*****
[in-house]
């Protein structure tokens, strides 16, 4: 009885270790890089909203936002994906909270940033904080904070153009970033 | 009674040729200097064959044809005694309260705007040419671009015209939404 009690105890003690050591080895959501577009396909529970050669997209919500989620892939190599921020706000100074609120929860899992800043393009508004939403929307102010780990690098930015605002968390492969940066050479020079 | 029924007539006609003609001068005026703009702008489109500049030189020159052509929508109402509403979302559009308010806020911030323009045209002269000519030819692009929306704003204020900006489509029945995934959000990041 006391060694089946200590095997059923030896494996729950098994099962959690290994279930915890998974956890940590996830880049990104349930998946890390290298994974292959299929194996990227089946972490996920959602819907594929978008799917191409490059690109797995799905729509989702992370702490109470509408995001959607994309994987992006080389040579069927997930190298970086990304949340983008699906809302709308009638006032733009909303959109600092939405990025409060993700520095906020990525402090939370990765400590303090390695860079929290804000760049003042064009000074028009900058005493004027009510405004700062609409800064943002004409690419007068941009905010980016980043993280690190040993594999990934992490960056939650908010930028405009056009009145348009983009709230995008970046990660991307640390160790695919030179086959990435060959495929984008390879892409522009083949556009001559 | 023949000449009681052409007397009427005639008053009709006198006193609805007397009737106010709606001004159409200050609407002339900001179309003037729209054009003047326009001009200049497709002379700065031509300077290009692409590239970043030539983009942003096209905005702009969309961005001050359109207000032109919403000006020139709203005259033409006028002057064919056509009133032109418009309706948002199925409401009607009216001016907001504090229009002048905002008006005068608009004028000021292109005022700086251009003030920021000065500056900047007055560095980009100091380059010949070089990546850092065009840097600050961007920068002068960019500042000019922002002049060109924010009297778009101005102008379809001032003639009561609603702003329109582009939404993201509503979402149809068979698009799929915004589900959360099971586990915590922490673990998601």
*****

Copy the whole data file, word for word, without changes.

[in-house]
């Protein structure tokens, strides 16, 4: 009885270790890089909203936002994906909270940033904080904070153009970033 | 009674040729200097064959044809005694309260705007040419671009015209939404 009690105890003690050591080895959501577009396909529970050669997209919500989620892939190599921020706000100074609120929860899992800043393009508004939403929307102010780990690098930015605002968390492969940066050479020079 | 029924007539006609003609001068005026703009702008489109500049030189020159052509929508109402509403979302559009308010806020911030323009045209002269000519030819692009929306704003204020900006489509029945995934959000990041 006391060694089946200590095997059923030896494996729950098994099962959690290994279930915890998974956890940590996830880049990104349930998946890390290298994974292959299929194996990227089946972490996920959602819907594929978008799917191409490059690109797995799905729509989702992370702490109470509408995001959607994309994987992006080389040579069927997930190298970086990304949340983008699906809302709308009638006032733009909303959109600092939405990025409060993700520095906020990525402090939370990765400590303090390695860079929290804000760049003042064009000074028009900058005493004027009510405004700062609409800064943002004409690419007068941009905010980016980043993280690190040993594999990934992490960056939650908010930028405009056009009145348009983009709230995008970046990660991307640390160790695919030179086959990435060959495929984008390879892409522009083949556009001559 | 023949000449009681052409007397009427005639008053009709006198006193609805007397009737106010709606001004159409200050609407002339900001179309003037729209054009003047326009001009200049497709002379700065031509300077290009692409590239970043030539983009942003096209905005702009969309961005001050359109207000032109919403000006020139709203005259033409006028002057064919056509009133032109418009309706948002199925409401009607009216001016907001504090229009002048905002008006005068608009004028000021292109005022700086251009003030920021000065500056900047007055560095980009100091380059010949070089990546850092065009840097600050961007920068002068960019500042000019922002002049060109924010009297778009101005102008379809001032003639009561609603702003329109582009939404993201509503979402149809068979698009799929915004589900959360099971586990915590922490673990998601």